In a recent study, Fahmeed Hyder and a group of Yale researchers, including Justus Verhagen of The John B. Pierce Laboratory, have found that odors sensed through eating are weaker than those sensed through inhalation.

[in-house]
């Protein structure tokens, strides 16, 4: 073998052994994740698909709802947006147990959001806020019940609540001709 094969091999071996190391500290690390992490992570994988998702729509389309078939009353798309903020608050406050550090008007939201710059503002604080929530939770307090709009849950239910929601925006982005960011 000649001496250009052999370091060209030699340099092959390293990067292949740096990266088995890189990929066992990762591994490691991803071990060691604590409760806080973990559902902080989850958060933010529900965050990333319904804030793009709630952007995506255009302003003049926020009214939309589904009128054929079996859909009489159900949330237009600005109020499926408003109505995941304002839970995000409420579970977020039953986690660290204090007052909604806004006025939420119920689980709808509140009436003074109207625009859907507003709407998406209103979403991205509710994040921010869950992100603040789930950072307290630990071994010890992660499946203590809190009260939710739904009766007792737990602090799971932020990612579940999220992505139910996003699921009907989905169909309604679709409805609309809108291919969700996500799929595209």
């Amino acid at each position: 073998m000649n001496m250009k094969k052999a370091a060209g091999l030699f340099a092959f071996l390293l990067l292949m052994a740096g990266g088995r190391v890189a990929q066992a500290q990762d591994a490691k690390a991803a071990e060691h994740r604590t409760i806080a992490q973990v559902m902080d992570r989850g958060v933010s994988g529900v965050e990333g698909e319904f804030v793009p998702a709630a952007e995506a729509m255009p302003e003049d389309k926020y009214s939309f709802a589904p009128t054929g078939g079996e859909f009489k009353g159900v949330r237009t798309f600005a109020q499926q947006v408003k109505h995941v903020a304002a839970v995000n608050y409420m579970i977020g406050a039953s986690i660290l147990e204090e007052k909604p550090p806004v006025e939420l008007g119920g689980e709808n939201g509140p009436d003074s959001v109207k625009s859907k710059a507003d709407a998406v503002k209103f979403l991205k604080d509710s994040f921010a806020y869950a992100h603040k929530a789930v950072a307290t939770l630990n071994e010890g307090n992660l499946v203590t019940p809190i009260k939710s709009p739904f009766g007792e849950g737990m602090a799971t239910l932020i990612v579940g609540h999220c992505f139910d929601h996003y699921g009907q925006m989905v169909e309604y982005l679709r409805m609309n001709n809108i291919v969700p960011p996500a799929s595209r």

The study, which was published in the journal NeuroImage, set out to compare smells that take an oral route to the brain with those that take a nasal route. The paper explained that odorants were delivered to rats through both routes, and brain activity of the olfactory bulb — the region of the brain responsible for smell — was measured and compared between the two pathways. The researchers found that the nasal route gave rise to higher overall brain activity when compared to the oral route.